‘Right, of course thank you, I didn’t mean’ – Lily interrupted me by placing her hand on my arm,
‘Don’t mind him. Like I told you, he’s a bit stroppy’, and she smiled at me again. I smiled back at her, it was impossible not to, her face cut to a line of beauty that one might not find anything similar to it. So unique I found her. I was instantly besotted by her. ‘Do you remember anything?’, Lily asked. I stuttered and fumbled around words, which made her laugh. ‘Good with words, you aren’t you’ she joked, I laughed again.
‘No, no. I still feel a bit dumbstruck from the...well, the bang’, this was partly true, but I sensed myself becoming increasingly nervous around her, ‘The last thing I remember doing is opening a letter detailing my collection this Saturday’, Lily murmured in agreement,
‘I got one too, so you must be eighteen, yes?’, she asked, I nodded,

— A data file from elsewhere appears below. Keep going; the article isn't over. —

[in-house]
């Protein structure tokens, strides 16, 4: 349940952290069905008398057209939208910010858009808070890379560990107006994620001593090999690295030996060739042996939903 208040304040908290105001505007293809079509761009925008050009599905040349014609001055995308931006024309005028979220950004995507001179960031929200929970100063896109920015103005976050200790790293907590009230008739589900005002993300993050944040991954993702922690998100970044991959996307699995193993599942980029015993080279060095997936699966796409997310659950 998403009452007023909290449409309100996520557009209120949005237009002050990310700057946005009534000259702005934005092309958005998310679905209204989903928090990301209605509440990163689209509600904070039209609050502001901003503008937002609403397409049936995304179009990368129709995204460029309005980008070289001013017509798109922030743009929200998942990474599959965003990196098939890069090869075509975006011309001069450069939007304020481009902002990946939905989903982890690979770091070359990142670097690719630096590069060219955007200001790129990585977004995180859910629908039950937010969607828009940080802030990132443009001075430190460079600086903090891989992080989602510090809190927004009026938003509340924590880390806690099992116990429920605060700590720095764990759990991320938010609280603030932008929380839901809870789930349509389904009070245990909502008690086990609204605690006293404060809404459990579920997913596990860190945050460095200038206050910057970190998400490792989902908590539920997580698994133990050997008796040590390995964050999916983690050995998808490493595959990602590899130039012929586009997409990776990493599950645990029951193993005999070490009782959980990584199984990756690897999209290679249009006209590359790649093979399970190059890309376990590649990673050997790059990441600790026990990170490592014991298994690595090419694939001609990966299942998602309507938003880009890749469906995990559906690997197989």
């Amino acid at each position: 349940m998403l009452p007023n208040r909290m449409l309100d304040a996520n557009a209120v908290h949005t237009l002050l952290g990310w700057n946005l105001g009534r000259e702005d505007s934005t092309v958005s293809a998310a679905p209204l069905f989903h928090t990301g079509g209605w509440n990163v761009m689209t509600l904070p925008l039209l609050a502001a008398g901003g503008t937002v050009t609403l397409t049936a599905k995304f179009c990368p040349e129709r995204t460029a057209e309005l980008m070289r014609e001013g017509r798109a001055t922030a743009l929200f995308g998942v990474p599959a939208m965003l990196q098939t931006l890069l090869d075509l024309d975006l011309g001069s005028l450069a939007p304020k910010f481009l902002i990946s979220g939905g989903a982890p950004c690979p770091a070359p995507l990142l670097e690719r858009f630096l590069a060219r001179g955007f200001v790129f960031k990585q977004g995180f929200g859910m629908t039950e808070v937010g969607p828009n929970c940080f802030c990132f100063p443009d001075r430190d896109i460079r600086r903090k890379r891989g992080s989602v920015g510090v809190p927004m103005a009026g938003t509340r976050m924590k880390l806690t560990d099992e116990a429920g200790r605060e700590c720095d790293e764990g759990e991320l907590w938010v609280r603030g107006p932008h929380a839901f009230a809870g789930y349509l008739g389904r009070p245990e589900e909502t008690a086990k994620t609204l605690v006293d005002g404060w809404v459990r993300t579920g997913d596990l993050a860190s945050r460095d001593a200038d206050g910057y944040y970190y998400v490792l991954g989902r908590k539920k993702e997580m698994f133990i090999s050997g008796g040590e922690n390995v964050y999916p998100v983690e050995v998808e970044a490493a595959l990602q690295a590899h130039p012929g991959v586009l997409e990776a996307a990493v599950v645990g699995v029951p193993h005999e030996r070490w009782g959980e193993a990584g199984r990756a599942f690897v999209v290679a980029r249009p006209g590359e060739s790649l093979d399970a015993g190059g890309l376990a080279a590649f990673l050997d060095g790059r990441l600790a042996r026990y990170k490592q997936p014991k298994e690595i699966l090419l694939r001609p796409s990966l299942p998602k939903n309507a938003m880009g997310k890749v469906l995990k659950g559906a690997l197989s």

‘Yeah’ I looked around The Bunker again, ‘So why do you have this all set up down here?’ I asked. Michael snorted,
‘Well, you see, Thomas’ – he said my name with a snide hiss – ‘it’s in case of a fall out. You know, kind of like what’s happened now’ he fixed me with his cold, grey stare again,
‘Oh stop being so bloody childish, Michael’ Lily fired at him, ‘Sorry, Thomas. I did warn you’
‘It’s okay, but I’m only interested as to how one comes to have a bunker under their house’, I replied, I spoke mainly to Lily and did my best to ignore Michael’s stare,
‘Yes, of course. Well, the whole street got them’
‘One under every house?’
‘Yes, the Rose Party came to power and built these into the cellars of houses on the same street of any important buildings, Town Halls, prisons, courts, police stations, fire stations—hospitals. Do you remember what it was like when they came in? Six years it’s been, hasn’t it?’